When I helped to launch the nonprofit organization, FoodFight, I was often asked if I was a dietician, nutritionist or some other kind of health expert. Folks were surprised when I explained that I was coming to this work as a former public school educator who, based on research, experience, and insight, felt as if a voice missing from conversations about improving health outcomes in schools - particularly in schools in underserved communities.
I knew that the intersections of our nation's health problems (obesity, diabetes, overweight), food crisis (plenty of food - in some areas - but much of it highly processed and nutritionally bankrupt) and environmental challenges (meat production and food transportation put more greenhouse gasses into our environment than all of the cars on the road - to touch on one issue), required a much more complex and long-term approach to helping kids understand and dig into these issues. As an expert in curriculum design, student engagement and effective teaching strategies, I thought that FoodFight could serve as a platform for creating and disseminating high impact food education resources.
Why is it increasingly critical for us to know more about our complicated food system and how it operates? For starters, the industrial food giants continue their efforts to mislead and misinform.
Case in point: Coke's newest tactic - funding of the nonprofit research initiative -The Global Energy Balance Network. Most of us in the food reform space see this for what it is - a front for the beverage giant to push their agenda (i.e. sell more beverage) and deflect attention away from the growing awareness that their products contribute significantly to the global obesity and diabetes crisis. Claiming that there is "virtually no compelling evidence" to support the causality between excess consumption of sugar sweetened beverages and obesity/diabetes is no different from the climate change deniers who desperately cling to the same tired life raft in the face of a tidal wave of data to the contrary. What about the science that says the 140 calories (roughly 10 teaspoons of sugar) in a 12 oz can, takes three miles of walking to offset? What about the fact that many Americans (particularly young and underprivileged ones) favor consuming 20 oz bottles of soda - aggressively priced and conveniently available - in most corner stores. How long should they hit the track for? And where (and when) is all of this exercise supposed to be taking place?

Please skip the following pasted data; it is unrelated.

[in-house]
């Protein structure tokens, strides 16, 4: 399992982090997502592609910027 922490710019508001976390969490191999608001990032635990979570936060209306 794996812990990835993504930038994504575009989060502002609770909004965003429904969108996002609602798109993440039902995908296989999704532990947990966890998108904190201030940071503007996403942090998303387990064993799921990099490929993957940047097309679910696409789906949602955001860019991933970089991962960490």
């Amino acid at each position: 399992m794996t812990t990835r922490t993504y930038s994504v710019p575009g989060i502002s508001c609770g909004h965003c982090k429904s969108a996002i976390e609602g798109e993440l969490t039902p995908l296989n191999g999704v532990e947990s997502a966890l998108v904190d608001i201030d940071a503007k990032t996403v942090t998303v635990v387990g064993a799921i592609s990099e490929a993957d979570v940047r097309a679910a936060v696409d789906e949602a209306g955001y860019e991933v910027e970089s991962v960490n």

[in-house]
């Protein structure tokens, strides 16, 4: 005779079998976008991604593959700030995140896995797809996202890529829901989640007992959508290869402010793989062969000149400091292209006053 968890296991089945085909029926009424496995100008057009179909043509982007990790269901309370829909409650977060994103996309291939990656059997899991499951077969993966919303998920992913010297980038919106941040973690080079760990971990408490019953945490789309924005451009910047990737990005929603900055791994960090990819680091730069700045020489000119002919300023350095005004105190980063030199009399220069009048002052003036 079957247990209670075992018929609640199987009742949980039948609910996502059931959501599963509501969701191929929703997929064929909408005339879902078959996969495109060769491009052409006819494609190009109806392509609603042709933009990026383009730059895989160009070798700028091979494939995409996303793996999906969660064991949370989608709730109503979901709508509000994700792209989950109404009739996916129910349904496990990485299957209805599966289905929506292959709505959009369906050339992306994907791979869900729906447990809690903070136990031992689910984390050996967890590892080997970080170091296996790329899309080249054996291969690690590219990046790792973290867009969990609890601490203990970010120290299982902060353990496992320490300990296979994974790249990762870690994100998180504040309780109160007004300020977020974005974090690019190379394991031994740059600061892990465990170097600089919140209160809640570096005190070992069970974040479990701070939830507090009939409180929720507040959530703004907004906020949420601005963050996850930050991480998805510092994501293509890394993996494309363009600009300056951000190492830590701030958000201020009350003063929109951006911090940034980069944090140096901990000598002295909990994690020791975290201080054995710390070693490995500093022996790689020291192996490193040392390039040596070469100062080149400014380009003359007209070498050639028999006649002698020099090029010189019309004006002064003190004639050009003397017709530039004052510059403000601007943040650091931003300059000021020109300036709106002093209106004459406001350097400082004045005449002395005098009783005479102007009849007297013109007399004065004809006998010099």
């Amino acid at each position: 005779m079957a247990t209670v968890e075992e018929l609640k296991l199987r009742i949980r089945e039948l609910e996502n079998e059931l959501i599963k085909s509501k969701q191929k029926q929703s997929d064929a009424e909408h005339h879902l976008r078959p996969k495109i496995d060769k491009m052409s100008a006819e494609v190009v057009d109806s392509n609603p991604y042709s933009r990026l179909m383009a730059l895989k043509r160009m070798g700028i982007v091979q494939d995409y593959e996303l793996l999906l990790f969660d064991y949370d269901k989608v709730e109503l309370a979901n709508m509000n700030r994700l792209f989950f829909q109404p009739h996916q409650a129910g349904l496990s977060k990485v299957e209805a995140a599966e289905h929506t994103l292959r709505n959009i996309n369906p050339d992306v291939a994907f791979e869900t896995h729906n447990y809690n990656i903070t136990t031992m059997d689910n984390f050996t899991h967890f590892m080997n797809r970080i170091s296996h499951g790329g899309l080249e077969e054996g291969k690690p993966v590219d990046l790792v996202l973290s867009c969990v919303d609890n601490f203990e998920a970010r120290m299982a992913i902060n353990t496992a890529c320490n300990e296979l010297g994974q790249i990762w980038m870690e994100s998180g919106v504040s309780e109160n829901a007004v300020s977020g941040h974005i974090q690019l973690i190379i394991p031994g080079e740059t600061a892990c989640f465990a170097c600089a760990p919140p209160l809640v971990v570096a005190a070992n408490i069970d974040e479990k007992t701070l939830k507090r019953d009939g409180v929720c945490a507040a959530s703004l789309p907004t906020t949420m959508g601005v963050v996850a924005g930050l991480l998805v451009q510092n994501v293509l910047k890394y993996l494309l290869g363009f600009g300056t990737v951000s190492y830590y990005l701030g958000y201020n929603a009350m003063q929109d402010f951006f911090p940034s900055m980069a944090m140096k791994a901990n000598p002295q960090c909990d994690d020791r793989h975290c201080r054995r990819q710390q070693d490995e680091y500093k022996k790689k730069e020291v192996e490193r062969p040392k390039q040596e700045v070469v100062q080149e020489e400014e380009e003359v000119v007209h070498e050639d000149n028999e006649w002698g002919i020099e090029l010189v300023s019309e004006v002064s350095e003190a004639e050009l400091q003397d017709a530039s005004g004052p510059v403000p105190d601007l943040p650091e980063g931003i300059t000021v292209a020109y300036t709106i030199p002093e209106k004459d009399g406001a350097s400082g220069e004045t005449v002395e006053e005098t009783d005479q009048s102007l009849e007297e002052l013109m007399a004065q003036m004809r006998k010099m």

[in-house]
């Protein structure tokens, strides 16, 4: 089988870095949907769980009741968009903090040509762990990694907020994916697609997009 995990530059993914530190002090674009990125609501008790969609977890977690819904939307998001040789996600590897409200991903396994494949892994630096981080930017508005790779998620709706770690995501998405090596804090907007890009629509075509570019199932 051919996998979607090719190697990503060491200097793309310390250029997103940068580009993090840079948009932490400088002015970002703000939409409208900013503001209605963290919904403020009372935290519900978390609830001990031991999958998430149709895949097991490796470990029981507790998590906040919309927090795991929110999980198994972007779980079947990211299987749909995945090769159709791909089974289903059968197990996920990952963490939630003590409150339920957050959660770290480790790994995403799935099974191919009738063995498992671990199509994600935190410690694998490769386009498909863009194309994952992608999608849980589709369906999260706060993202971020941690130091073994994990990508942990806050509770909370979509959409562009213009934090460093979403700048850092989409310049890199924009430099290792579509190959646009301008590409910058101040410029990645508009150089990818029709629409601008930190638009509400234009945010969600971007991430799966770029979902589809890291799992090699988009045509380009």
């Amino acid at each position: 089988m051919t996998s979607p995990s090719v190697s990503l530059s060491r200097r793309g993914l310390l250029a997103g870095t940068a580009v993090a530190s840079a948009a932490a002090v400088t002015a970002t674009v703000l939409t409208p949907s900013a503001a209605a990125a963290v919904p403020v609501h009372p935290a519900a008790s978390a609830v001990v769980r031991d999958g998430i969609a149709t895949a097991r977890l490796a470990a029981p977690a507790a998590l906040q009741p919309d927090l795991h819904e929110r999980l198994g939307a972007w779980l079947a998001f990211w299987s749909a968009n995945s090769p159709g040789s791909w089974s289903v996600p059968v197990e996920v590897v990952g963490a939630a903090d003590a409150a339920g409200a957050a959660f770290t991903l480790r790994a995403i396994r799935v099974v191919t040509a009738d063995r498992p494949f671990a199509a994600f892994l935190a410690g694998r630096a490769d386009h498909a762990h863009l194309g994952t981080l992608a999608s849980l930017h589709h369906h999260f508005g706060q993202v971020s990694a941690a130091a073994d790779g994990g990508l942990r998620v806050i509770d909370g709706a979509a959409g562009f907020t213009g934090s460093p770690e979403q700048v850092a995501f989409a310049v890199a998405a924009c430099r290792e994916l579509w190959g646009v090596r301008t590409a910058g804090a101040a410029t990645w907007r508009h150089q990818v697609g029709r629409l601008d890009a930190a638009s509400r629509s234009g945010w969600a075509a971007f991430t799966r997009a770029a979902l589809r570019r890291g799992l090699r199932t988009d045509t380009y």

It is sad how academic institutions and researchers are ready to compromise their values and integrity for the sake of massive contributions to their respective universities and research programs. The fact that public health pundits might more easily change the way people eat by working with the food industry instead of against it does not imply that we (the public) should be made to swallow deeply suspect science, at the expense of our long-term health.
Back in 2009, people were beginning to see schools as a vehicle for changing eating behaviors but much of that work focused on fitness programs, gardening and cooking. FoodFight applauds and wholeheartedly supports these efforts, but they must occur within the context of a coordinated food literacy education program that helps to unpack the social, political, environmental and economic forces shaping what we eat and buy. Moreover, if we hope to activate schools as springboards for change, this information has to be readily available to the adults who are responsible for setting cultural norms in schools - namely teachers, staff and parents.
Today, FoodFight is launching an on-line food literacy toolkit with the goal of putting food literacy resources into the hands of school wellness champions around the country. This open-access platform, provides school with a roadmap for engaging all school stakeholders in food education efforts.
Changing the culture of health and wellness in schools is a long and complicated process but we are starting to see evidence of greater and longer lasting success. FoodFight looks forward to helping our non-profit partners continue their work to improve the health outcomes for our nation’s children while providing the tools necessary to begin the process of reclaiming and repairing our food system.
Deborah Lewison Grant, Executive Director, FoodFight